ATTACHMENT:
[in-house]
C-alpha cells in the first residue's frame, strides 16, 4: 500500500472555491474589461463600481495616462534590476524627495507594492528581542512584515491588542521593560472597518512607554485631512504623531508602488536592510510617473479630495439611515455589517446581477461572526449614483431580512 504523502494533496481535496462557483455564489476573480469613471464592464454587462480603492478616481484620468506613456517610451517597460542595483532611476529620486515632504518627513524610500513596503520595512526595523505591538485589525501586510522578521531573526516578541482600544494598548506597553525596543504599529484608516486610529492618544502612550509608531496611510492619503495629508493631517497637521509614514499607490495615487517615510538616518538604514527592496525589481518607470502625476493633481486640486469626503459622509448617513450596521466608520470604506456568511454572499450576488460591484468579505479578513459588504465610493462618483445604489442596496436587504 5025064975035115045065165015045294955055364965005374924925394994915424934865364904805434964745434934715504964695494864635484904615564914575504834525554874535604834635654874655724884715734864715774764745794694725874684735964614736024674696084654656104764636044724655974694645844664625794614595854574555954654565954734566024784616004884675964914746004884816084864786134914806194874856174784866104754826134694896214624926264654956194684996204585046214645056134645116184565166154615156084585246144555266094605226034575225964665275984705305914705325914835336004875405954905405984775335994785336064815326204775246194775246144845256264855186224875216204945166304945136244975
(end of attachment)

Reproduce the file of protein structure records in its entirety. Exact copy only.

[in-house]
C-alpha cells in the first residue's frame, strides 16, 4: 500500500472555491474589461463600481495616462534590476524627495507594492528581542512584515491588542521593560472597518512607554485631512504623531508602488536592510510617473479630495439611515455589517446581477461572526449614483431580512 504523502494533496481535496462557483455564489476573480469613471464592464454587462480603492478616481484620468506613456517610451517597460542595483532611476529620486515632504518627513524610500513596503520595512526595523505591538485589525501586510522578521531573526516578541482600544494598548506597553525596543504599529484608516486610529492618544502612550509608531496611510492619503495629508493631517497637521509614514499607490495615487517615510538616518538604514527592496525589481518607470502625476493633481486640486469626503459622509448617513450596521466608520470604506456568511454572499450576488460591484468579505479578513459588504465610493462618483445604489442596496436587504 5025064975035115045065165015045294955055364965005374924925394994915424934865364904805434964745434934715504964695494864635484904615564914575504834525554874535604834635654874655724884715734864715774764745794694725874684735964614736024674696084654656104764636044724655974694645844664625794614595854574555954654565954734566024784616004884675964914746004884816084864786134914806194874856174784866104754826134694896214624926264654956194684996204585046214645056134645116184565166154615156084585246144555266094605226034575225964665275984705305914705325914835336004875405954905405984775335994785336064815326204775246194775246144845256264855186224875216204945166304945136244975